As a lot of you know, medicinal mushrooms and adaptogens are all the rage right now. You’ve likely seen them on Instagram in wellness bloggers bulletproof matcha lattes, in coffee and healthy tonics and elixirs. Literally they are everywhere these days.
BUT what the hell is lions mane?
That is what my family asked when I said thats what I was cooking with this past Sunday afternoon. I was, as you can imagine, so excited to drop some mushroom magic knowledge on them.
Lions mane is really cool and has been found to potentially have insanely beneficial qualities to it. Because of its brain boosting and cancer fighting ways it has been popular in Chinese Medicine.
One study that I came across on Pub Med from Journal of Agricultural and Food Chemistry found lions main to have an impressive guest list of benefits including:
“antibiotic, anticarcinogenic, antidiabetic, anti-fatigue, antihypertensive, anti-hyperlipodemic, anti-senescence [anti-aging], cardioprotective, hepatoprotective, nephroprotective, and neuroprotective, and improves anxiety, cognitive function, and depression.”
I mean, I want all of that from the food I eat.
I wanted to figure out another way to use it that wasn’t in a smoothie or fancy latte. Not that that is not a great way to use it, it absolutely is, I am just a savory, would rather eat my calories, kind of girl (most of the time). So I asked the mushroom forager at the farmers market where I bought them how she uses them and she said soup. so soup it is.
Considering how harmful alcohol is for our brain and the fact that I drink it pretty often gets me really excited to add this mushroom to my diet.
It has been found to support the growth of neurons in our brain which could help protect us from degenerative diseases like Alzheimer’s and Parkinson’s. Cognitive decline is something I have a geniune fear off as I watched it happen to my grandma and its was really difficuly on my whole family which I am sure some of you can relate to.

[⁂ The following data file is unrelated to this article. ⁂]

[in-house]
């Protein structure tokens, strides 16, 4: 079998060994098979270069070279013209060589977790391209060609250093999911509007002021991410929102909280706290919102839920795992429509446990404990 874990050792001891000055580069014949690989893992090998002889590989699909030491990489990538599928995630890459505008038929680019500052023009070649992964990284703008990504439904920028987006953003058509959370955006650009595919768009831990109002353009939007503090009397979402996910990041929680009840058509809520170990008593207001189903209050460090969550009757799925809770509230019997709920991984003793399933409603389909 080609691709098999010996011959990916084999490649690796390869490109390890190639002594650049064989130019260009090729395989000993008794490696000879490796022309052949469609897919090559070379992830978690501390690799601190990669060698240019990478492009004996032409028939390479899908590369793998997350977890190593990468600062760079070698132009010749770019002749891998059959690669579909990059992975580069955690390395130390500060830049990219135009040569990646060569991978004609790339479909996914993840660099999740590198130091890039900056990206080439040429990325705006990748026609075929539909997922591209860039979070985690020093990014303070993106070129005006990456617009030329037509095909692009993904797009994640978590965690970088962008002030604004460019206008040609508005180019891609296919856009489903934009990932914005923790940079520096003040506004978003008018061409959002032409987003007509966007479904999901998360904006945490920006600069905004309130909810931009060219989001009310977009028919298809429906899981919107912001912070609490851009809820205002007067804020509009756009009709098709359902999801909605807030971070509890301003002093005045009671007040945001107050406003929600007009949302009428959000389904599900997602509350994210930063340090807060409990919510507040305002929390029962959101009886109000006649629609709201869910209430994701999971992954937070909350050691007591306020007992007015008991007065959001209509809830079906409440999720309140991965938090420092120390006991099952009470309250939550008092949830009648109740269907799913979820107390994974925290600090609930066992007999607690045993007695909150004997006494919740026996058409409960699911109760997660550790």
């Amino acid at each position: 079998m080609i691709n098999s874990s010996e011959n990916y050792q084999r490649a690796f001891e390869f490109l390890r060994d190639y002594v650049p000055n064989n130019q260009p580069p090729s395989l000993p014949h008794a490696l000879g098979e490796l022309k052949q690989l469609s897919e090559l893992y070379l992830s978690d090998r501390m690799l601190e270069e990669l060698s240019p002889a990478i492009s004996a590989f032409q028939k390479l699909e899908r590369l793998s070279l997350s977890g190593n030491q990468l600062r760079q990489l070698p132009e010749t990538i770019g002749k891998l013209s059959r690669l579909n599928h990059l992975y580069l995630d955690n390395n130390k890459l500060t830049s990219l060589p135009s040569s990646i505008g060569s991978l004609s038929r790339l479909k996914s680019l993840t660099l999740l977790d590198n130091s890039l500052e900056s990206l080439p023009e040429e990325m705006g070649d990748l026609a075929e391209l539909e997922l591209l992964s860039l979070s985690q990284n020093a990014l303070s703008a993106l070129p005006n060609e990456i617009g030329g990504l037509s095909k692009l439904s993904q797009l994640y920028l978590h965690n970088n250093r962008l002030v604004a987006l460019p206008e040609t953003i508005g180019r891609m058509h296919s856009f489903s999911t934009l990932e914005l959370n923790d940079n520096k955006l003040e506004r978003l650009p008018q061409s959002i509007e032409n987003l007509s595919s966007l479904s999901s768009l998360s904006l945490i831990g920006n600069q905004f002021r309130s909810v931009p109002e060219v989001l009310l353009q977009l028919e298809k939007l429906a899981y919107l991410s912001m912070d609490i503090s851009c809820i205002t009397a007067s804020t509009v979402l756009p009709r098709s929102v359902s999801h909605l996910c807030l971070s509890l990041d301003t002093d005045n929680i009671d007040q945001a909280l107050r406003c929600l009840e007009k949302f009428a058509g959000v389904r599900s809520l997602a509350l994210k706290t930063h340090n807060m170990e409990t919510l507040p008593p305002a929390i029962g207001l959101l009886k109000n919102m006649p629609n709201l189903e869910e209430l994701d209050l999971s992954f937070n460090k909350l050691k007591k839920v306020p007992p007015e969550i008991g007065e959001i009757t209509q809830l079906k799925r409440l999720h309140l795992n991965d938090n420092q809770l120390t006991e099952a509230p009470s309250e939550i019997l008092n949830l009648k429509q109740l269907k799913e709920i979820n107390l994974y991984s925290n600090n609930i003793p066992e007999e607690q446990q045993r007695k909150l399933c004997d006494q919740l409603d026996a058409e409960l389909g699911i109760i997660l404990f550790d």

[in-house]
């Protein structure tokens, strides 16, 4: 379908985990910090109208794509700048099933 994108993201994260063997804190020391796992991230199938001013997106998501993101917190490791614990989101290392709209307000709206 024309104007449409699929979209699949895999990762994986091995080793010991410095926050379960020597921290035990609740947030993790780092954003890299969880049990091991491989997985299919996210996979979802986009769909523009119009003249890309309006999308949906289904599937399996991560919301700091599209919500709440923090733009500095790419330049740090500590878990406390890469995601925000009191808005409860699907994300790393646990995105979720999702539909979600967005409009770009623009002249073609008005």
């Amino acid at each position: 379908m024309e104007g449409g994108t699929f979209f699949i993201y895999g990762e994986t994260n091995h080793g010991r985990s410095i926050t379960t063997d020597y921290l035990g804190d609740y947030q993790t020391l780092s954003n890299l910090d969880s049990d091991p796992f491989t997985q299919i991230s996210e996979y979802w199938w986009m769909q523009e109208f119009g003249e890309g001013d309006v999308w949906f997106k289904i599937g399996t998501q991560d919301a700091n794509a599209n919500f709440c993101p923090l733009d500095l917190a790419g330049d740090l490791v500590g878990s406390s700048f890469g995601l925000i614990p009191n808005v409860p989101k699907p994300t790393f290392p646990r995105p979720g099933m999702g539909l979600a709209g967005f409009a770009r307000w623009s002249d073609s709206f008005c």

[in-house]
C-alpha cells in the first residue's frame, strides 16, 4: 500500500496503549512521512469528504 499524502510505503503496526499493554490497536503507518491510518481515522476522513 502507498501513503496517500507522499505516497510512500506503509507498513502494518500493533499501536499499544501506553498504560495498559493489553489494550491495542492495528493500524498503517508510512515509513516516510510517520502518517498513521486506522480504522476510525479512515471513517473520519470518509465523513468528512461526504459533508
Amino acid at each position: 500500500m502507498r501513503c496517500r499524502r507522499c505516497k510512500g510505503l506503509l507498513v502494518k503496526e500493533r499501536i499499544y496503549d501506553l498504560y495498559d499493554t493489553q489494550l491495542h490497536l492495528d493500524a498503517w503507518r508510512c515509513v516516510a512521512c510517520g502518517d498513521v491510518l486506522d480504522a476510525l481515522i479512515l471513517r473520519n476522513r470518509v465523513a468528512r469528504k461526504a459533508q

Additionally, It potentially can help protect against cancer and reasearch has found that it can prevent the build up of “bad”LDL cholesterol making it heart health friendly. AND its also good for digestion and inflammation so it really does a lot of things for being a fungus.
Ok but HOW DOES IT TASTE?
Not going to lie, it has a mushroom-y taste for sure, however it is slightly sweet and the texture of it is really nice in this soup. Kinda meaty if I had to describe it. Since this soup is pureed the mushroom chunks add a nice texture, while the hazelnuts add another layer of sweet and crunch. If you like cilantro then I reccommend being a little heavy handed on it because it really adds to the overall spoonful.
Sweet Potato Soup with Brain Boosting Lions Mane
Serve 4 | Prep 15 minutes | Cook 40 minutes
6 cups sweet potatoes, peeled and roasted
3 cups cauliflower, roasted
1 cup yellow onion, roasted
2 garlic cloves
1 tsp miso pasta
3 cups vegetable broth
4 cups water
4-5 tbsps lemon juice
1 tbsp tamari
1 tbsp maple
1 tsp turmeric
1 tsp cumin
1 tsp fresh grated ginger
1 tsp pink salt
1/8 tsp cayenne
1 1/2 cup lions mane, dried and chopped in bite sized pieces
1/2 cup cilantro, chopped
1/2 cup roasted hazelnuts, chopped
Preheat over to 400f
Peel and cube the sweet potatoes. Chopped the cauliflower into small florets. Chop the onion. Then lay it out on a baking sheet and drizzle with olive oil and salt. Roast for 20 minutes or until fork tender
Then add the veggies, onion, garlic, aqua faba or vegetable broth into a vitamix or high speed blender. Blend until smooth, adding in the water 1 cup at a time to blend. Then add the spices, vinegar, miso, tamari, lemon juice and maple syrup. Blend again. Then taste it.
Adjust the flavors as needed. Lemon or vinegar for brightness and sour, tamari or miso for umami (salty/savory), maple for sweetness.
Then transfer to a soup pot and add in mushrooms. You want them to be bite sized, so they would easily fit on a spoon. Bring the soup to a boil and then lower to a simmer. Top with a lid and let cook for about 20 minutes so the flavor can blend.
To serve top with hazelnuts, cilantro and a drizzle of olive oil if desired.